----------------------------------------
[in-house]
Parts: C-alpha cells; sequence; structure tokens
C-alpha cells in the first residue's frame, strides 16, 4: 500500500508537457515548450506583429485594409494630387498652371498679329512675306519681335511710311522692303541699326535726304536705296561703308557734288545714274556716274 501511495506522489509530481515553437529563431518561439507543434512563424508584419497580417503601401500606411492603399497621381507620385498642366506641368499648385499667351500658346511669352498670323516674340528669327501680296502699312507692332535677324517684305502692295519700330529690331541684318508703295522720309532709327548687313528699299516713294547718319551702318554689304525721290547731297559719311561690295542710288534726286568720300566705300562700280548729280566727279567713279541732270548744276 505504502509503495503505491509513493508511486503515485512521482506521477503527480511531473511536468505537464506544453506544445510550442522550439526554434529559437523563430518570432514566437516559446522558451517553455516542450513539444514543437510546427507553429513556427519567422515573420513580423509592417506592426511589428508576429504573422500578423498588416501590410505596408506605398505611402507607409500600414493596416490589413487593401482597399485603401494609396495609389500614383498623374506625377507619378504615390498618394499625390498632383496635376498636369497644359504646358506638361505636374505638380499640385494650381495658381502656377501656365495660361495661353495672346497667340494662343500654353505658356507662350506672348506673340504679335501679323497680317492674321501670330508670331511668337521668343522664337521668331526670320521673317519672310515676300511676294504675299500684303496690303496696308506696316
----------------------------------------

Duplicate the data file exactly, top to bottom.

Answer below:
[in-house]
Parts: C-alpha cells; sequence; structure tokens
C-alpha cells in the first residue's frame, strides 16, 4: 500500500508537457515548450506583429485594409494630387498652371498679329512675306519681335511710311522692303541699326535726304536705296561703308557734288545714274556716274 501511495506522489509530481515553437529563431518561439507543434512563424508584419497580417503601401500606411492603399497621381507620385498642366506641368499648385499667351500658346511669352498670323516674340528669327501680296502699312507692332535677324517684305502692295519700330529690331541684318508703295522720309532709327548687313528699299516713294547718319551702318554689304525721290547731297559719311561690295542710288534726286568720300566705300562700280548729280566727279567713279541732270548744276 505504502509503495503505491509513493508511486503515485512521482506521477503527480511531473511536468505537464506544453506544445510550442522550439526554434529559437523563430518570432514566437516559446522558451517553455516542450513539444514543437510546427507553429513556427519567422515573420513580423509592417506592426511589428508576429504573422500578423498588416501590410505596408506605398505611402507607409500600414493596416490589413487593401482597399485603401494609396495609389500614383498623374506625377507619378504615390498618394499625390498632383496635376498636369497644359504646358506638361505636374505638380499640385494650381495658381502656377501656365495660361495661353495672346497667340494662343500654353505658356507662350506672348506673340504679335501679323497680317492674321501670330508670331511668337521668343522664337521668331526670320521673317519672310515676300511676294504675299500684303496690303496696308506696316